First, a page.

A Night at the Theatre: Disney’s Aladdin

Disney's Aladdin Broadway

“Disney’s Aladdin” is the seventh Disney animated film to receive the Broadway treatment. (Poster property of Disney Theatrical Productions)

By: Jacob Elyachar, jakes-take.com

Recently, I headed to NYC for a family wedding (Congrats Josh and Emily!).

Before the ceremony, my family and I returned to the New Amsterdam Theatre (for the first time in 12 years) to see Disney’s Aladdin.

Aladdin is one of my all-time favorite Disney films, due to the outstanding score and music from composer Alan Menken and songwriters Tim Rice and the late Howard Ashman and the superior voice acting from Jonathan Freeman (Jafar) and the late Robin Williams (Genie).  I was ecstatic to learn that Disney Theatrical Productions released the 2011 music adaption of the 1992 animated film and it was heading Broadway in 2014.

Now, here’s a little word of caution for Disney true believers…. while there are some similarities from the musical and the film, the Broadway production has some unique twists that spices up the musical.

I hate to disappoint Abu the Monkey fans, but your favorite monkey is not alongside the titular protagonist this go-around.  Instead, Aladdin has THREE sidekicks/best friends, that were originally intended for the 1992 film…. but were cut in favor of Abu.  His three sidekicks are Omar, Babkak and Kassim.  The trio serves a hybrid between a Greek chorus and Three Stooges-esque tag-alongs that not only help Aladdin with his crazy schemes, but assist him with in escaping palace guards and Jafar’s henchmen. However, if you look closely during the “Prince Ali” number…you might see an albino version of our favorite monkey sidekick.

Another iconic character that received a makeover was Jafar’s sidekick, Iago! If you were expected to see actor covered in head-to-toe red make-up and carrying around a puppet like Zazu in The Lion King, then you were wrong. Instead, audiences would be surprised to see Jafar’s loyal stooge in human form. While pop culture fans could describe Iago’s human form as the love child between Olaf the Snowman and the Carnage Symbiote, the human Iago still has the character’s sinister sarcasm and is definitely one of the characters to watch.

While my family was unable to see Tony-winning actor James Monroe Iglehart nor Adam Jacobs portray Genie and Aladdin, both Donald Jones, Jr. and Joshua Dela Cruz perfectly stepped up to the plate and delighted audiences with their performances. As the Genie, Trevor perfectly took both of the late Robin Williams and Iglehart’s interpretations and perfectly fused them into his take on one of Disney’s most powerful magic practitioners that made the audience smile and laugh. Joshua perfectly brought out the innocent side of Aladdin and was able to make the audience sympathize him as a human being than Agrabah’s resident “Street Rat.”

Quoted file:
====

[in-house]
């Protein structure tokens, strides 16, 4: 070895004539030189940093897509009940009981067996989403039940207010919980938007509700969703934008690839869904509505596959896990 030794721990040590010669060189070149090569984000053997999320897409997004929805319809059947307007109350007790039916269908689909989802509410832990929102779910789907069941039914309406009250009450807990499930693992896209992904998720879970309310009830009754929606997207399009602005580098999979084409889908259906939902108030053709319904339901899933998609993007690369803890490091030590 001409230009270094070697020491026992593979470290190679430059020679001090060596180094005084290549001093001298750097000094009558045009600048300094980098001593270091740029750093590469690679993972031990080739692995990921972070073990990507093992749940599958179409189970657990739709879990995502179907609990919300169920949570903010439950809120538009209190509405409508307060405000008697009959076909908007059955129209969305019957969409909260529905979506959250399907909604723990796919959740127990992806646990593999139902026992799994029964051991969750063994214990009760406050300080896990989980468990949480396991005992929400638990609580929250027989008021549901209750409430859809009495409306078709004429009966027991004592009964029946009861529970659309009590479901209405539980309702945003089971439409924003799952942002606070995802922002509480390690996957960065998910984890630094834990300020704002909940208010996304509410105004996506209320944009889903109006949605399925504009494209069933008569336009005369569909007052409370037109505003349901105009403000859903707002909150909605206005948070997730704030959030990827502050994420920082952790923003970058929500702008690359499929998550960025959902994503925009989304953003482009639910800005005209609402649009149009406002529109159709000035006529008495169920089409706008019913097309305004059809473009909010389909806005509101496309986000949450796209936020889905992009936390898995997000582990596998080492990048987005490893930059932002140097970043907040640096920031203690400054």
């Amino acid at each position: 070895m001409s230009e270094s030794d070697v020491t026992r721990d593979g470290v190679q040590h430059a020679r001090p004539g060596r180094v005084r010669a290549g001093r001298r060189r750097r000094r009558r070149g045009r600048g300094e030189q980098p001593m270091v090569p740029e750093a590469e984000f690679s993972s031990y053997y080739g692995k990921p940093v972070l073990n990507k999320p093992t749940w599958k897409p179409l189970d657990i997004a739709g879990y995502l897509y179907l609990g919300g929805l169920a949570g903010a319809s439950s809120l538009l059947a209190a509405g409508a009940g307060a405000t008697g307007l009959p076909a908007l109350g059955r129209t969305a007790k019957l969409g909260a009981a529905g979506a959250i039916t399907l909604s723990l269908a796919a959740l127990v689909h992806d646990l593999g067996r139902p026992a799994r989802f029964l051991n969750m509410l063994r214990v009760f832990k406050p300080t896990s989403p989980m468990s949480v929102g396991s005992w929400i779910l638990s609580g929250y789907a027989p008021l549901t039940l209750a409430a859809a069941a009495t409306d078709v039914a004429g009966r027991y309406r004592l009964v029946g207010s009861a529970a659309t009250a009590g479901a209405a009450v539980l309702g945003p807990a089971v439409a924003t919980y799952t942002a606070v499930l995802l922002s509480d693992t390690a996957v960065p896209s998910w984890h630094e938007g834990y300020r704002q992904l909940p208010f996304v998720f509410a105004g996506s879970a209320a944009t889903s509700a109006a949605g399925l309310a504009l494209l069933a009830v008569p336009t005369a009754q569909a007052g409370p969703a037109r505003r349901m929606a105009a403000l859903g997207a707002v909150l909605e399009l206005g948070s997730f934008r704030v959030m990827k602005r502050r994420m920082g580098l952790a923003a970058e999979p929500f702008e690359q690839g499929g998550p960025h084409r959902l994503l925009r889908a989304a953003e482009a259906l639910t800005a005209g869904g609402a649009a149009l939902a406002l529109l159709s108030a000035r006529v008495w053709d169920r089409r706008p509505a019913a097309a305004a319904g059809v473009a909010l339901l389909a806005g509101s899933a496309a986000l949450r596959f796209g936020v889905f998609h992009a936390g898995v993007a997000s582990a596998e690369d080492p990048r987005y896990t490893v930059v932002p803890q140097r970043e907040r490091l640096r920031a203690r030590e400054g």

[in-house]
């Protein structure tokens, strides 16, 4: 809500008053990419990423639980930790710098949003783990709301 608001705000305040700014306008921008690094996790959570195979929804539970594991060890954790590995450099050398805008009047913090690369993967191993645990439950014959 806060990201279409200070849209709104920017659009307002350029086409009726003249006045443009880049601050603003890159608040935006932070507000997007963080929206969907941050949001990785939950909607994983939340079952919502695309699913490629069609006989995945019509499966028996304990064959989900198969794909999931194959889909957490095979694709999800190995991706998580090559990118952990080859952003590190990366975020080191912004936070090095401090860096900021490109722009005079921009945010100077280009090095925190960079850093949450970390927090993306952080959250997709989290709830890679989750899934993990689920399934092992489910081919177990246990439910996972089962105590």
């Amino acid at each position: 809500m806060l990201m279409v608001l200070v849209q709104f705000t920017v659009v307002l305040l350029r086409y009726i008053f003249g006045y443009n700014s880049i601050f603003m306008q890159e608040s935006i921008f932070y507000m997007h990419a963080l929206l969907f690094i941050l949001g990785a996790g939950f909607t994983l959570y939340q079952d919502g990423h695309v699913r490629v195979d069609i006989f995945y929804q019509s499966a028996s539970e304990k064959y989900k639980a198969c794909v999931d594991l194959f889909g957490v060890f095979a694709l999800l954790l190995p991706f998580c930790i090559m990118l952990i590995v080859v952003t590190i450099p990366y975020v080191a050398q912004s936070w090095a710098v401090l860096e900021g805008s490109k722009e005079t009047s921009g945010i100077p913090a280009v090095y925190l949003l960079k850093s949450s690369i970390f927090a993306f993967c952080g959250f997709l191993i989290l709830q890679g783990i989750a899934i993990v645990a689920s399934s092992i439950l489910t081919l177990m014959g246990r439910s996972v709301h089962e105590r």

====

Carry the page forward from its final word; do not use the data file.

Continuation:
Jonathan Freeman reprises Jafar on Broadway

Jafar’s voice actor Jonathan Freeman reprised his role as Agrabah’s wicked vizier for the Broadway production. (Photo property of Jemal Countess/Getty Images North America)

It was an honor to see legendary theatre actor Jonathan Freeman reprise his role as Jafar live-on-stage. This is the first time that a Disney actor reprised his role on the Great White Way and one of the few times that the Millennial generation will get to see a part of their childhood on the Broadway stage. Mr. Freeman’s voice shook the New Amsterdam Theatre to its core every time he took the stage as Agrabah’s infamous grand vizier turned evil genie.

Other standout actors from the ensemble include Courtney Reed, who beautifully interpreted Jasmine; Brian Gonzales, who brought a Danny DeVito-esque take to Babkak and Don Darryl Rivera, who stole the show as the psychotic Iago.

The creative team that heralded this outstanding production, Casey Nicholaw (Director/Choreographer), Chad Beguelin (Book/Lyrics), Sir Tim Rice (Lyrics), Alan Menken (Music) and the late Howard Ashman (Lyrics), not only brilliantly adapted the Disney film…. but also delivered impeccable show-stopping musical numbers (“Friend Like Me,” “Arabian Nights” & “A Whole New World”) and superb new material such as Jafar’s “Diamond in the Rough” and the heartbreaking ballad “Proud of Your Boy,” which would probably be great audition songs that actors might use when apply for numerous gigs around the world.

Final thoughts & take: Disney’s Aladdin not only rekindles audiences’ love for the citizens of Agrabah, but it also proves that they will never find “Friends Like” Aladdin, the Genie and probably in his own twisted mind: Iago. This is a must-see show that will not only believe in the underdog, but reignite the audiences’ beliefs on the powers of determination, hope and love.  Bravo, cast and crew! I cannot wait to see this brilliant show again. A

 

Advertisements

Speak Your Mind

*

Copyright 2015 Jacob Elyachar